Day Two Restored 1967 Chevy Camaro

By Fuelish Media   –   Photography by the Author

In the world of custom car building, there are a lot of terms that get thrown around to categorize certain styles and types of vehicles. The idea of “Day Two” projects is the only way to fly for many enthusiasts who value the importance of modifying their vehicles using only period-correct OEM and aftermarket components. This type of build can be very rewarding but can also pose a substantial challenge while sourcing the right parts for the job.

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Recently, we met up with Chas Swanenburg of Long Beach, California, who just finished up a beauty of a ’67 Camaro build. “My dad was always a car guy—mainly classic Porsches though,” Chas says. “He always used to drag me to swap meets and shows as a kid, so I learned to appreciate the hunt. One night my wife and I were watching the movie Remember the Titans and I commented about the main character Gary’s Camaro on screen. My wife asked if I knew what the exact color the car was because she thought it was nice. Granada Gold, I answered. The very next morning, I happened to run a search on available Camaros on Craigslist and I couldn’t believe what turned up.”

003 The Camaro cruising on a bridge with a cityscape and harbor in the background

Read More: Tom Panaseny’s 1967 Camaro Pays Tribute to its Original Owner

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What Chas found was a ’67 Chevy Camaro—with Granada Gold paint, no less. Being familiar with the whole Day Two aesthetic, finding this exact car in its condition was the purest evidence of fate imaginable. Since the car was already finished in Chas’ desired paint code, it was already a great candidate to fit under the qualifying “guidelines” of a true period-correct build (changing the color would be a direct strike against that).

005 Another angle of the Camaro's side profile featuring its clean and classic styling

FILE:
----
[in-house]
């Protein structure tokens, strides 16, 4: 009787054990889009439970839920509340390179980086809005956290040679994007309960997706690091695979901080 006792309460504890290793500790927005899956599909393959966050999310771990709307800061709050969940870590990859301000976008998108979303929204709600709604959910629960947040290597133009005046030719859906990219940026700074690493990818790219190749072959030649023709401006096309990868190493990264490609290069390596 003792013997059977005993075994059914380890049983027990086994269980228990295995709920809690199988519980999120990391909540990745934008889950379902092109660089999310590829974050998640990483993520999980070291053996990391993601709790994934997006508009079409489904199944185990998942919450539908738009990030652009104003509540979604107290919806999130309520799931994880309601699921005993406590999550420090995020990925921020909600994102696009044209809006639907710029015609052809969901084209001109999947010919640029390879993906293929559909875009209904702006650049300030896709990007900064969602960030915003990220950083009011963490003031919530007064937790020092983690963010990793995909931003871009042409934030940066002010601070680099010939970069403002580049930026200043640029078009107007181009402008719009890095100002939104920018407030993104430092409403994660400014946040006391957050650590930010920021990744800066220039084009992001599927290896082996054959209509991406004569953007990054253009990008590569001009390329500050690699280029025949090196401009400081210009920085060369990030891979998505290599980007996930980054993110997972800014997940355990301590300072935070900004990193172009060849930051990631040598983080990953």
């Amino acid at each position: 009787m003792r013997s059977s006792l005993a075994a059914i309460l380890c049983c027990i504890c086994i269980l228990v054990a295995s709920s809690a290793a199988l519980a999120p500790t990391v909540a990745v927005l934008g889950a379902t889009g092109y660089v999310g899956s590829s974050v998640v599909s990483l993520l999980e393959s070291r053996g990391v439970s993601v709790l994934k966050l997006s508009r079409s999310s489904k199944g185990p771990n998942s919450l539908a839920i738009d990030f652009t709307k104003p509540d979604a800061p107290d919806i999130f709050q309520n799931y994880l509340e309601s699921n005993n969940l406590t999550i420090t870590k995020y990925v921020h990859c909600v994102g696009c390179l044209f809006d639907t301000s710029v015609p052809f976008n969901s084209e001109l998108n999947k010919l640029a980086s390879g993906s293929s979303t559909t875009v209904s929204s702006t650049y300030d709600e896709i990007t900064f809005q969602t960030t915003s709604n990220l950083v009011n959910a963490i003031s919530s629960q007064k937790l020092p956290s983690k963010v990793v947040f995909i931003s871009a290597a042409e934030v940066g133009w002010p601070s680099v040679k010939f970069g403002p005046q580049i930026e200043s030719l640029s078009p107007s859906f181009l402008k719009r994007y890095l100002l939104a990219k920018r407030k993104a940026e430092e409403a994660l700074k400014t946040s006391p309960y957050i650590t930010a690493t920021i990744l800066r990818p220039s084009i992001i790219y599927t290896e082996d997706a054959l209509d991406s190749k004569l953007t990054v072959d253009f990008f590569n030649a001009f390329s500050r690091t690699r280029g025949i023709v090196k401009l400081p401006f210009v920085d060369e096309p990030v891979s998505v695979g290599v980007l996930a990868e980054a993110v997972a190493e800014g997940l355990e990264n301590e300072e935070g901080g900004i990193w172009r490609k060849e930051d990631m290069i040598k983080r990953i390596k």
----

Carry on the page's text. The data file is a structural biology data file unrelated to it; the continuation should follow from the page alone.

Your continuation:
“The Camaro was a three-owner car, and the third owner only had it a few weeks,” Chas adds. “It only had 54,000 miles, had most of its original paint, the interior was all OEM, and the 327ci engine with two-barrel carburetor and Powerglide transmission was all intact. This car was totally unmolested, and the fact that I could build it the way I wanted put it at the perfect starting point for what I had in mind.”

002 Side view of the same 1967 Camaro highlighting its classic lines and chrome wheels

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The Camaro’s original exterior paint was in passable condition, and Chas felt it best to recruit both Luis Valdovinos to perform some amazing metal finishing work and Sebouh Babikian to reapply an even coat of fresh PPG Granada Gold paint to spruce up the car’s surface. An OER fiberglass stinger-style hood features a painted stripe along the top that was done with help of a stencil that Chas’ dad, Eddie, created specifically for the job. This really was the only other body add-on made to this ’67, save for some fresh chrome dipping of factory exterior parts.

010 1967 camaro day two restoration

Read More: Jim & Raylene Senke’s 1968 Camaro

Next, Chas lined up a ’69 GM 427 big-block engine to throw underhood that has since been stroked to a 496. Jim VanGordon of VanGordon Racing in Upland, California, was asked to beef it up with a literal pile of performance add-ons and machinework to pull an estimated 600 hp out of the vintage mill. Backing up the 496 is an Auto Gear M23 four-speed manual transmission complete with a McLeod clutch and Hurst shifter put together by Frank Manning in Temecula, California.